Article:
An Irish woman's social, political and domestic commentary
Tuesday, July 27, 2004
All that birth stuff is starting to bore even me now, so I think I'll drop it: except for one last incident which was important.
When the night duty came on, an efficient, busy, ward sister arrived. Threw open the windows (our warm November spell was continuing) and announced that apart from the heat outside, things were "heating up upstairs" and we'd have to squeeze an extra bed into the ward. We all got pushed up a little and two extra beds were fitted in. The curtain rails didn't match up with the beds but mother nature doesn't book in advance so no one minded.
I woke up early the next morning to see that a Nigerian lady had been pushed in beside me. A nurse was taking her blood pressure and letting her know it was very high. Had she flown recently? "Tuesday". But this was only Wednesday. The woman must have gotten on a plane practically in labour. The result was a caesarian section and thankfully a healthy baby. She had no bag with clean clothes with her and said that a friend was due in later with her things. Maybe she went into labour early and her plans to have the baby in Ireland got rushed. She did have a mobile phone tho' and shortly afterwards must have been talking to the father. She was crying and assuring him that everyone was being nice to her but that she was in pain. When she'd finished I told her she should ask for painkillers which she did.
This is the result of the whole citizenship row. If you have your baby in Ireland its an Irish citizen (well, pre-referendum). More importantly it used to mean (altho' not guaranteed after the Supreme Court decision) that the parents had right of residency. Witnessing this distressed woman, I was conflicted.
On the one hand, she had endangered her own health and her baby's by getting on a plane in labour or knew she risked inducing it by flying. She was in a foreign country, pretty much alone, having perhaps her first baby and needless to say she was miserable. But this was entirely self-inflicted. But what circumstances inspire this determination to make sacrifices so you and/or your child get an EU passport? Desperation or greed? Did she do it willingly or was she bullied into it? It was traumatic for her and for the medical staff who had to treat a woman when they didn't even know her blood type. This shouldn't be happening, and thanks to the referendum denying automatic citizenship to those born in Ireland, it won't anymore and yet I was against the referendum.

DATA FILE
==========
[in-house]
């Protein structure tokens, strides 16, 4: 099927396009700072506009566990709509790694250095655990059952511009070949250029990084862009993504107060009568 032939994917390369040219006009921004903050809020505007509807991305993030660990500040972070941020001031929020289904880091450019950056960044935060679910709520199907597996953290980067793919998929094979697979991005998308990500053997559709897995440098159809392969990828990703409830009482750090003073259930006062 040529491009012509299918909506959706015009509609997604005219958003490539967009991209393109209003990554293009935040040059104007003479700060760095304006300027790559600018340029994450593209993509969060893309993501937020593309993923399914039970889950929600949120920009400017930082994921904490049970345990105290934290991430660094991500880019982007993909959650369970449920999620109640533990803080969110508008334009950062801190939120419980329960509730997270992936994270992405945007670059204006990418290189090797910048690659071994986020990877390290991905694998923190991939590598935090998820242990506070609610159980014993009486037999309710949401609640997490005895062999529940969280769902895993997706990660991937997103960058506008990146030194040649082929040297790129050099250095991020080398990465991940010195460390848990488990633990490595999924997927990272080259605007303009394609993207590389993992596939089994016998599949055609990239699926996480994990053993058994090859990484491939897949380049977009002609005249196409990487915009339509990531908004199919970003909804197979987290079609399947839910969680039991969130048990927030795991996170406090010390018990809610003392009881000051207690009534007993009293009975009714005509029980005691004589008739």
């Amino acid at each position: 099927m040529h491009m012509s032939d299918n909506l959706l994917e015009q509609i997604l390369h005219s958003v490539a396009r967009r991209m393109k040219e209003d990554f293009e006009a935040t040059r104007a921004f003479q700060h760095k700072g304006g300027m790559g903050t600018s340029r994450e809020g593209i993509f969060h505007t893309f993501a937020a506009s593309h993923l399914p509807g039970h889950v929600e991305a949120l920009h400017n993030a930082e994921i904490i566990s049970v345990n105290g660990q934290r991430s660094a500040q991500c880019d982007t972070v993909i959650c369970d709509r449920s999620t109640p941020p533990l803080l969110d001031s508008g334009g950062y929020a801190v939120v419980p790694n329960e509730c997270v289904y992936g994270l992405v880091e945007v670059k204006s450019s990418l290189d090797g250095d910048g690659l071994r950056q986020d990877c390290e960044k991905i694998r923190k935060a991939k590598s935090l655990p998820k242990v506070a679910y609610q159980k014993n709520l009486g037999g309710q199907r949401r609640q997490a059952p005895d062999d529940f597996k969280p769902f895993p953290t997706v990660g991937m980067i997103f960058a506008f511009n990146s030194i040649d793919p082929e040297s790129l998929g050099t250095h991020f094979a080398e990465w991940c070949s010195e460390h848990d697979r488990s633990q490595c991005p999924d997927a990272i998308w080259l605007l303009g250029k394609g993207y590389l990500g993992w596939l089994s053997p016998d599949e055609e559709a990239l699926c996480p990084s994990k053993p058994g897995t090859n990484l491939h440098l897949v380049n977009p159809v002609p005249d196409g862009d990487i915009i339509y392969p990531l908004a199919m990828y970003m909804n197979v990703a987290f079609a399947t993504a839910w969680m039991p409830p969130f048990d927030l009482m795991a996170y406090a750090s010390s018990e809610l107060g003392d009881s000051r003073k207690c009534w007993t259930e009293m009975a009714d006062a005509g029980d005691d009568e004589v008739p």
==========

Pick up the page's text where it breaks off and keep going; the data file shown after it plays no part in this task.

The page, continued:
Notwithstanding the personal misery lying beside me, the referendum messed with a principle, when I felt there should have been simpler ways to solve it.
I'd attended a friend's wedding over 6 weeks previously and had taken a train to the far-flung country mansion in which it was being held because I had been assured by the airline I wouldn't be let on the plane in an advanced stage of pregnancy. But some airline let this woman, and thousands like her on. What's the story? Was it British Airways, letting them all fly from London so their problem became our problem? Anyway, it was unsettling. So were the disapproving looks she got from the other women. Presumably the incidence of this will reduce now but knowing nature abhors a vacuum, you get the feeling that that tragic little episode is just being replaced by another even more tragic one. Oh well.
Here endeth birth stuff. Which is great as it means my therapeutic aim to cease dwelling on the subject and look forward to the next birth has been successful. Perhaps blogs are the new confessionals? posted by Sarah | 14:25 0 comments
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